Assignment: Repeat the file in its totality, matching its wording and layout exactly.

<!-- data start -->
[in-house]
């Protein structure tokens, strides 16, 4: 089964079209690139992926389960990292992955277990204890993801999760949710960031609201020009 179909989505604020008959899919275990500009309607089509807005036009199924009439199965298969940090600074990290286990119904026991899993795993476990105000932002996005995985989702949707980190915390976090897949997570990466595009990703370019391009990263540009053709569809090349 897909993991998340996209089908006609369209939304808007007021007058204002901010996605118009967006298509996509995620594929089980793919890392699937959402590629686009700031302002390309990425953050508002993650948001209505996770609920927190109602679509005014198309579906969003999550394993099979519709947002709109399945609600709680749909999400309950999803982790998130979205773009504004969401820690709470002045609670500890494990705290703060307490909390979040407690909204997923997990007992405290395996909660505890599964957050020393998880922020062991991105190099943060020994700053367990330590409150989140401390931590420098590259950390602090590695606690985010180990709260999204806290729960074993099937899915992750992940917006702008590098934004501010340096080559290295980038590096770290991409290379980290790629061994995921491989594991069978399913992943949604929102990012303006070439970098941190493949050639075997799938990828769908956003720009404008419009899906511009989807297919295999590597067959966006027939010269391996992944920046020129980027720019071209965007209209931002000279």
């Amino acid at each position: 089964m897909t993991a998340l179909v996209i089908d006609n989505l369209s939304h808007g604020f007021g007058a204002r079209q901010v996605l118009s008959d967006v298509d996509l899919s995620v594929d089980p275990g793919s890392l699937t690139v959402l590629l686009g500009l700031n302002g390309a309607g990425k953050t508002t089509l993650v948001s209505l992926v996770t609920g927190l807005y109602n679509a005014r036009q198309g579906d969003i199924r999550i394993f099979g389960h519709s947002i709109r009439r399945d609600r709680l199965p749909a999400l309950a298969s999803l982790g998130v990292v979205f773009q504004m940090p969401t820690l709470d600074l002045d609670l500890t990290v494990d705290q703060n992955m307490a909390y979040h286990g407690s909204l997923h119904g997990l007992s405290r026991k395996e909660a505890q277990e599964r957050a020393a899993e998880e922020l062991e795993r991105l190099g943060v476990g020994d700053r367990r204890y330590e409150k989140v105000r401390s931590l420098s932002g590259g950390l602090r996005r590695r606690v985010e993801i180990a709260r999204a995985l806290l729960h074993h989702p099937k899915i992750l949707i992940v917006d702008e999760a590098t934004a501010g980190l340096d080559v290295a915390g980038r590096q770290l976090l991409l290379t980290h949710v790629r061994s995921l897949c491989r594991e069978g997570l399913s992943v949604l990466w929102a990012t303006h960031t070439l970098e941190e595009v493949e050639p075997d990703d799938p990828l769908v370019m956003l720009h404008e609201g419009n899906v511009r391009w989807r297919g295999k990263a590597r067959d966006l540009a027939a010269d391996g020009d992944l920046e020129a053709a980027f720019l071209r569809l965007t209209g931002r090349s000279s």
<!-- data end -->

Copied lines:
[in-house]
């Protein structure tokens, strides 16, 4: 089964079209690139992926389960990292992955277990204890993801999760949710960031609201020009 179909989505604020008959899919275990500009309607089509807005036009199924009439199965298969940090600074990290286990119904026991899993795993476990105000932002996005995985989702949707980190915390976090897949997570990466595009990703370019391009990263540009053709569809090349 897909993991998340996209089908006609369209939304808007007021007058204002901010996605118009967006298509996509995620594929089980793919890392699937959402590629686009700031302002390309990425953050508002993650948001209505996770609920927190109602679509005014198309579906969003999550394993099979519709947002709109399945609600709680749909999400309950999803982790998130979205773009504004969401820690709470002045609670500890494990705290703060307490909390979040407690909204997923997990007992405290395996909660505890599964957050020393998880922020062991991105190099943060020994700053367990330590409150989140401390931590420098590259950390602090590695606690985010180990709260999204806290729960074993099937899915992750992940917006702008590098934004501010340096080559290295980038590096770290991409290379980290790629061994995921491989594991069978399913992943949604929102990012303006070439970098941190493949050639075997799938990828769908956003720009404008419009899906511009989807297919295999590597067959966006027939010269391996992944920046020129980027720019071209965007209209931002000279």
């Amino acid at each position: 089964m897909t993991a998340l179909v996209i089908d006609n989505l369209s939304h808007g604020f007021g007058a204002r079209q901010v996605l118009s008959d967006v298509d996509l899919s995620v594929d089980p275990g793919s890392l699937t690139v959402l590629l686009g500009l700031n302002g390309a309607g990425k953050t508002t089509l993650v948001s209505l992926v996770t609920g927190l807005y109602n679509a005014r036009q198309g579906d969003i199924r999550i394993f099979g389960h519709s947002i709109r009439r399945d609600r709680l199965p749909a999400l309950a298969s999803l982790g998130v990292v979205f773009q504004m940090p969401t820690l709470d600074l002045d609670l500890t990290v494990d705290q703060n992955m307490a909390y979040h286990g407690s909204l997923h119904g997990l007992s405290r026991k395996e909660a505890q277990e599964r957050a020393a899993e998880e922020l062991e795993r991105l190099g943060v476990g020994d700053r367990r204890y330590e409150k989140v105000r401390s931590l420098s932002g590259g950390l602090r996005r590695r606690v985010e993801i180990a709260r999204a995985l806290l729960h074993h989702p099937k899915i992750l949707i992940v917006d702008e999760a590098t934004a501010g980190l340096d080559v290295a915390g980038r590096q770290l976090l991409l290379t980290h949710v790629r061994s995921l897949c491989r594991e069978g997570l399913s992943v949604l990466w929102a990012t303006h960031t070439l970098e941190e595009v493949e050639p075997d990703d799938p990828l769908v370019m956003l720009h404008e609201g419009n899906v511009r391009w989807r297919g295999k990263a590597r067959d966006l540009a027939a010269d391996g020009d992944l920046e020129a053709a980027f720019l071209r569809l965007t209209g931002r090349s000279s």